The following is a post by our friend Kurt X. Metzmeier containing commentary on a letter from our collection.
George Robertson and Book Consumers in Early 19th Century Kentucky
by Kurt X. Metzmeier
In an interesting 1820 letter, Kentucky lawyer George Robertson illustrates some of the difficulties of a book consumer on the expanding American frontier:
Lancaster 6th July 1820
You have written to me twice that you had rec’d two boxes of books for me and sent them to Jas Anderson and Co. in Lexington. Since the reception of this information I have sent three times to Mr. Anderson but can’t find the boxes. They say they never rec’d them.
I’m very anxious to get them—and fear that you did not send them. It is the third attempt I have made to get books here and have never succeeded yet. There is something very strange in the fatality that befalls my books.
Be so good as to examine and if you have them, send them on as soon as possible—or let me know what has become of them.
The letter is a nice find. It involves one of the towering figures in Kentucky legal history at an early point in his life. It also shines a light into the book trade on the American frontier and does so in the middle of an economic crisis. Finally, the tone of the letter is relatively mild but you can faintly discern the rumblings of a legendary temper, one that would lead to one of the more famous fits of pique in Civil War history, a stubborn conflict that would involve governors, state and federal courts, and President Lincoln’s own wallet.
George Robertson (1790-1874)
George Robertson, whose portrait hangs in the courtroom of the Louis D. Brandeis School of Law, University of Louisville, served on Kentucky’s highest court 1829 to 1834, when he resigned to resume his private practice. He returned to the court to serve from 1864 to1871. For a quarter-century, he led the prestigious law department at Transylvania University, teaching men like John Marshall Harlan the rudiments of jurisprudence. His decisions on issues of criminal law and tort law were widely cited, and Kentucky histories and bar tributes mark him as a leading figure in the pantheon of state judges.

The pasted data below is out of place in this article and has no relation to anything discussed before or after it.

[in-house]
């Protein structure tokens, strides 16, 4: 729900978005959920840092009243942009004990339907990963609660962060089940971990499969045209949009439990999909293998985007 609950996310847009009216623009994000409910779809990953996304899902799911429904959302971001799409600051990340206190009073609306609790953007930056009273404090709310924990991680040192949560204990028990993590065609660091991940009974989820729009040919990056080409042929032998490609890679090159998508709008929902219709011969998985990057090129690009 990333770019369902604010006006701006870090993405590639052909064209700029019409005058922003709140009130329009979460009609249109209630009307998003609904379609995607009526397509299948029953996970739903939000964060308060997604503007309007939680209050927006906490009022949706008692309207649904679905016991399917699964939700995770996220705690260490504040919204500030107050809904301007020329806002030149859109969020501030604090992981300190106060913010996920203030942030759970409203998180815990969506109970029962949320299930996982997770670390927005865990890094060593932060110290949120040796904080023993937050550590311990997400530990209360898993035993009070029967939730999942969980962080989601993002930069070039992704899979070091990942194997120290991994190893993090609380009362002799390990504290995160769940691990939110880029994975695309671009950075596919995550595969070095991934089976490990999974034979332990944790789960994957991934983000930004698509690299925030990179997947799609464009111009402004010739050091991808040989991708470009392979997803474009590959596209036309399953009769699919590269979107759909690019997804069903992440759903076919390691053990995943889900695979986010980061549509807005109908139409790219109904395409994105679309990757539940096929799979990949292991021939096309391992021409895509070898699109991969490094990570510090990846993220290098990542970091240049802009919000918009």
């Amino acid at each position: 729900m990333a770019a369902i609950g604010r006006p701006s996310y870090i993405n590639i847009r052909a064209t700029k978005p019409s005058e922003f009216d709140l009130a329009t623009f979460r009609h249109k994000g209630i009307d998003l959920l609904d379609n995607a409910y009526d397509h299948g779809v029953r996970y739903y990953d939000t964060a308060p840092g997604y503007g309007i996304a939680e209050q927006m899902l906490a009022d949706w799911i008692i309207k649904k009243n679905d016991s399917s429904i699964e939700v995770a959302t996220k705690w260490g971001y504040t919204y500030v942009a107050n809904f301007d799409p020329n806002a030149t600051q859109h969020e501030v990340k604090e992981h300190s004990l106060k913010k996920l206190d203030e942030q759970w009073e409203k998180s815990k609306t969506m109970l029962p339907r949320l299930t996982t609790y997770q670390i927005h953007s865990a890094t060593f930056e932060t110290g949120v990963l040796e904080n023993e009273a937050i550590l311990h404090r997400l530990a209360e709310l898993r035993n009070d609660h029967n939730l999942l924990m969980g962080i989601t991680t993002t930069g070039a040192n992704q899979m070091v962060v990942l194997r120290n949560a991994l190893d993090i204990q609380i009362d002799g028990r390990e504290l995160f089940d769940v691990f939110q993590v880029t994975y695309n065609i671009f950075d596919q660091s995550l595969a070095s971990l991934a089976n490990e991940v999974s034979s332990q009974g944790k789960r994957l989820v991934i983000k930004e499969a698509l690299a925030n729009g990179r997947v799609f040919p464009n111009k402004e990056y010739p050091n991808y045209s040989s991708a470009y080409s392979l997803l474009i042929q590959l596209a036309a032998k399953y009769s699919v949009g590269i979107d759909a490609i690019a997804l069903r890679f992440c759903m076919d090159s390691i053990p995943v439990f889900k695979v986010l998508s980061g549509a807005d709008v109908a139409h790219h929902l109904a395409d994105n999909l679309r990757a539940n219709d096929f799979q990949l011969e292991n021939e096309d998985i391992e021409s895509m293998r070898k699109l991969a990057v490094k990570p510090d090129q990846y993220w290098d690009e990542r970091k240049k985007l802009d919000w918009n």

However, in 1820 this was all in the future. Robertson was at this time a journeyman lawyer (he had been practicing law since he turned 19-years-old) and a U.S. Congressman serving his third term. He had just completed a term as chair of the public lands committee and, in the prior year, had successfully sponsored a bill which he wrote to establish the territorial government of Arkansas. However, being “poor and having a growing family,” he would soon quit his seat to concentrate on the practice of law. Perhaps the two boxes of books he purchased were the working law library he needed to establish his new law office.
The Kentucky Book Market in 1820
From his home in the Bluegrass, Robertson would have had many opportunities to assemble a well-balanced library and legal collection. Nearby Lexington was the intellectual capital of Kentucky for its first half century. As noted by pioneer William A. Leavy (whose 1873 manuscript memoir depicts a commercial life in pioneer Lexington), in 1820 it already had several booksellers. Most had long associations with the publishing centers in Philadelphia and Cincinnati.
As the letter suggests, many Kentuckians also purchased books by post. In “Nursery of a Supreme Court Justice,” Peter Scott Campbell and I examined probate records of books in the library of Robertson’s neighbor from nearby Danville, James Harlan. We found Harlan owned many titles from the “Law Library.” Set up like the old Book-of-the Month Club, the Law Library was published by Philadelphia firm of T. & J.W. Johnson, which reprinted English legal treatises and mailed them out regularly to subscribers.